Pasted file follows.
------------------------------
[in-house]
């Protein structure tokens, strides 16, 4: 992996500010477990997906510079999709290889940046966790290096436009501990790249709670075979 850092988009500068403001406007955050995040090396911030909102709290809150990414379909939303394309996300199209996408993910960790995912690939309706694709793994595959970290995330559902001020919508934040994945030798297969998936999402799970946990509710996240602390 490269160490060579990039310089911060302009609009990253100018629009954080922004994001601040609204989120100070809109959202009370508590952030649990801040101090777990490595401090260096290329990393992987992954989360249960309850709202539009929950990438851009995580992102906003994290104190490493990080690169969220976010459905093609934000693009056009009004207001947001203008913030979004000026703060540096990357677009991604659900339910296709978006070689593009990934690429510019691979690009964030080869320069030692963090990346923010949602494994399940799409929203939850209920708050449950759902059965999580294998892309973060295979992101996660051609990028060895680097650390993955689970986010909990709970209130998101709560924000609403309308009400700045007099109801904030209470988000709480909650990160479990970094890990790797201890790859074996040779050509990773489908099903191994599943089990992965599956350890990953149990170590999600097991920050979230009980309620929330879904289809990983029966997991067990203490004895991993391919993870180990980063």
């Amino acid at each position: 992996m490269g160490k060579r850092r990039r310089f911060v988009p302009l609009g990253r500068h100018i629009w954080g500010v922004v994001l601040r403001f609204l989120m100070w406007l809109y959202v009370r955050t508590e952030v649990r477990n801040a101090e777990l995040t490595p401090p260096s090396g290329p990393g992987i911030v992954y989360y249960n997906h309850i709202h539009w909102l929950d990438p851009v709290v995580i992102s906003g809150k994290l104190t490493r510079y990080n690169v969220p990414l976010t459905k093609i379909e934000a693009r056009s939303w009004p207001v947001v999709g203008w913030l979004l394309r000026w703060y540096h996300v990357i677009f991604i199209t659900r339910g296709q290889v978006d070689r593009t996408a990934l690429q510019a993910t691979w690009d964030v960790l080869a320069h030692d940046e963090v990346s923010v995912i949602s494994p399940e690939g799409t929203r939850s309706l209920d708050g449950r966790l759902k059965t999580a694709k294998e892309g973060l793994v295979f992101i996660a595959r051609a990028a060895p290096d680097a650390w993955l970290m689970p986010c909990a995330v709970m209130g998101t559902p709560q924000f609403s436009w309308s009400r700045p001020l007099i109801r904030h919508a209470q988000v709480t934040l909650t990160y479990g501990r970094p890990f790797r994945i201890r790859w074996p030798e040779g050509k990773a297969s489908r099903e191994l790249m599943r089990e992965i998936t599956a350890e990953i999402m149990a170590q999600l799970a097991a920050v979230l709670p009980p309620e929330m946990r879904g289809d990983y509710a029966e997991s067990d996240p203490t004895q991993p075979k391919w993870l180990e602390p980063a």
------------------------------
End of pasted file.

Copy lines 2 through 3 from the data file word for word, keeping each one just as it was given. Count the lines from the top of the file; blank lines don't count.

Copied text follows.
């Protein structure tokens, strides 16, 4: 992996500010477990997906510079999709290889940046966790290096436009501990790249709670075979 850092988009500068403001406007955050995040090396911030909102709290809150990414379909939303394309996300199209996408993910960790995912690939309706694709793994595959970290995330559902001020919508934040994945030798297969998936999402799970946990509710996240602390 490269160490060579990039310089911060302009609009990253100018629009954080922004994001601040609204989120100070809109959202009370508590952030649990801040101090777990490595401090260096290329990393992987992954989360249960309850709202539009929950990438851009995580992102906003994290104190490493990080690169969220976010459905093609934000693009056009009004207001947001203008913030979004000026703060540096990357677009991604659900339910296709978006070689593009990934690429510019691979690009964030080869320069030692963090990346923010949602494994399940799409929203939850209920708050449950759902059965999580294998892309973060295979992101996660051609990028060895680097650390993955689970986010909990709970209130998101709560924000609403309308009400700045007099109801904030209470988000709480909650990160479990970094890990790797201890790859074996040779050509990773489908099903191994599943089990992965599956350890990953149990170590999600097991920050979230009980309620929330879904289809990983029966997991067990203490004895991993391919993870180990980063």
């Amino acid at each position: 992996m490269g160490k060579r850092r990039r310089f911060v988009p302009l609009g990253r500068h100018i629009w954080g500010v922004v994001l601040r403001f609204l989120m100070w406007l809109y959202v009370r955050t508590e952030v649990r477990n801040a101090e777990l995040t490595p401090p260096s090396g290329p990393g992987i911030v992954y989360y249960n997906h309850i709202h539009w909102l929950d990438p851009v709290v995580i992102s906003g809150k994290l104190t490493r510079y990080n690169v969220p990414l976010t459905k093609i379909e934000a693009r056009s939303w009004p207001v947001v999709g203008w913030l979004l394309r000026w703060y540096h996300v990357i677009f991604i199209t659900r339910g296709q290889v978006d070689r593009t996408a990934l690429q510019a993910t691979w690009d964030v960790l080869a320069h030692d940046e963090v990346s923010v995912i949602s494994p399940e690939g799409t929203r939850s309706l209920d708050g449950r966790l759902k059965t999580a694709k294998e892309g973060l793994v295979f992101i996660a595959r051609a990028a060895p290096d680097a650390w993955l970290m689970p986010c909990a995330v709970m209130g998101t559902p709560q924000f609403s436009w309308s009400r700045p001020l007099i109801r904030h919508a209470q988000v709480t934040l909650t990160y479990g501990r970094p890990f790797r994945i201890r790859w074996p030798e040779g050509k990773a297969s489908r099903e191994l790249m599943r089990e992965i998936t599956a350890e990953i999402m149990a170590q999600l799970a097991a920050v979230l709670p009980p309620e929330m946990r879904g289809d990983y509710a029966e997991s067990d996240p203490t004895q991993p075979k391919w993870l180990e602390p980063a």